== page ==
In case you don’t recognize the name, de Havilland portrayed Melanie in Gone With the Wind. She was the one Scarlett was always jealous of, as I recall.

She sued FX, claiming the portrayal of her in the show amounted to the unauthorized use of her name and likeness for commercial gain.

FX responded with an anti-SLAPP motion.

The trial court, Judge Holly Kendig presiding, denied the anti-SLAPP motion, relying in large part on a California Supreme Court decision called Comedy III Productions v. Gary Saderup, Inc.

FX appealed. Listen to Episode 25 to see how it all turned out.

What is the current status of the requirement that an anti-SLAPP motion be heard within 30 days of filing?

Previously, Fair Political Practices Commission v. American Civil Right Coalition, Inc. and Decker v. U.D. Registry had held that the 30-day requirement was jurisdictional. Now Karnazes v. Ares holds that it is the clerk’s burden to set the hearing within 30 days. But does that mean counsel is safe if a hearing is outside the 30-day deadline. Listen to find out.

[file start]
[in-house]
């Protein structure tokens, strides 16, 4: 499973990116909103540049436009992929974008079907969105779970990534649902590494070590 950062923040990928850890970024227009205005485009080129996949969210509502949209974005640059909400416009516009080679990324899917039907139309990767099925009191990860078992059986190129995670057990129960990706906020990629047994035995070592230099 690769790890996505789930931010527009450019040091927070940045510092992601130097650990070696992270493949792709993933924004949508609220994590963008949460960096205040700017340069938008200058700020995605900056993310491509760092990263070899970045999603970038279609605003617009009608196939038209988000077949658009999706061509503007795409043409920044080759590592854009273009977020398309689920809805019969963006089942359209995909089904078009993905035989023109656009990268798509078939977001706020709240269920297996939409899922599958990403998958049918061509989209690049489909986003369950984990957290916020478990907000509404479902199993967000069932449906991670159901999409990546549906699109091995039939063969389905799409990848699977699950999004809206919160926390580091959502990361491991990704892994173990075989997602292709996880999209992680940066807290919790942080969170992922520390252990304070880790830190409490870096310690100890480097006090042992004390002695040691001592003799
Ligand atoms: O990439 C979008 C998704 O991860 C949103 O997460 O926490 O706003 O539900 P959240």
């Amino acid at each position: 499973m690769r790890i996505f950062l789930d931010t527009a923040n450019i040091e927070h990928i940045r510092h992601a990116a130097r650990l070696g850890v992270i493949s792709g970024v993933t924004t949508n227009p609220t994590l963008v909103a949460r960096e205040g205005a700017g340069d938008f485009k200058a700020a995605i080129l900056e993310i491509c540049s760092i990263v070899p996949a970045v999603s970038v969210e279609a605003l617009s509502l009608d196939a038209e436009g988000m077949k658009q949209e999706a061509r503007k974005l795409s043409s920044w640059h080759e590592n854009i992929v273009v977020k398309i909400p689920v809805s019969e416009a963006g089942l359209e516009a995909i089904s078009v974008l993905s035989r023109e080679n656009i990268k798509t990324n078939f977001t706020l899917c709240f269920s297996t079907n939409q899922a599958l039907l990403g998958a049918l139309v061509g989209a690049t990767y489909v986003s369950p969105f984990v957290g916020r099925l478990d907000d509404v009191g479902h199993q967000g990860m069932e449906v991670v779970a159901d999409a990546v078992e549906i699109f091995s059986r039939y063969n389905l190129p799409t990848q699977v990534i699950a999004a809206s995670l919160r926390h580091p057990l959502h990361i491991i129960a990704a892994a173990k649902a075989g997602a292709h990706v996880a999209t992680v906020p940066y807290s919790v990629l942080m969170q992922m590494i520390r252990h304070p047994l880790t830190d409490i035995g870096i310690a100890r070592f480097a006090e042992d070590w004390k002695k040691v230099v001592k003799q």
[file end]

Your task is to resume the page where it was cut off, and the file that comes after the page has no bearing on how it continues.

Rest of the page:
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The Morris Plan – How to Force Yelp (and other sites) to Remove Defamatory Reviews

Removing defamatory reviews.

What you are about to read is a completely untested but viable approach to forcing Yelp to remove a false and defamatory review, based on recent legal developments. It is on the bleeding edge of the law, and as that name implies, it may not be without pain as it works its ways through the courts. No nasty emails if it doesn’t work for you.

This approach arises from Yelp’s irrational need to create bad precedent, as evidenced by the Yelp v. McMillan case, and most recently the Supreme Court matter of Hassell v. Bird, wherein Yelp argued that the content posted by third parties is its content.

To those unfamiliar, in Hassell v. Bird the defendant Bird defamed a law firm – the Hassell Law Group – in a Yelp review. Hassell sued Bird, and the court found that the Yelp “review” by Bird was false and defamatory, and ordered Bird to take it down. But then comes a twist unique to this case. Knowing that Bird would be unlikely to comply with the order, the court also ordered Yelp to remove the review, even though Yelp had never been a party to the action.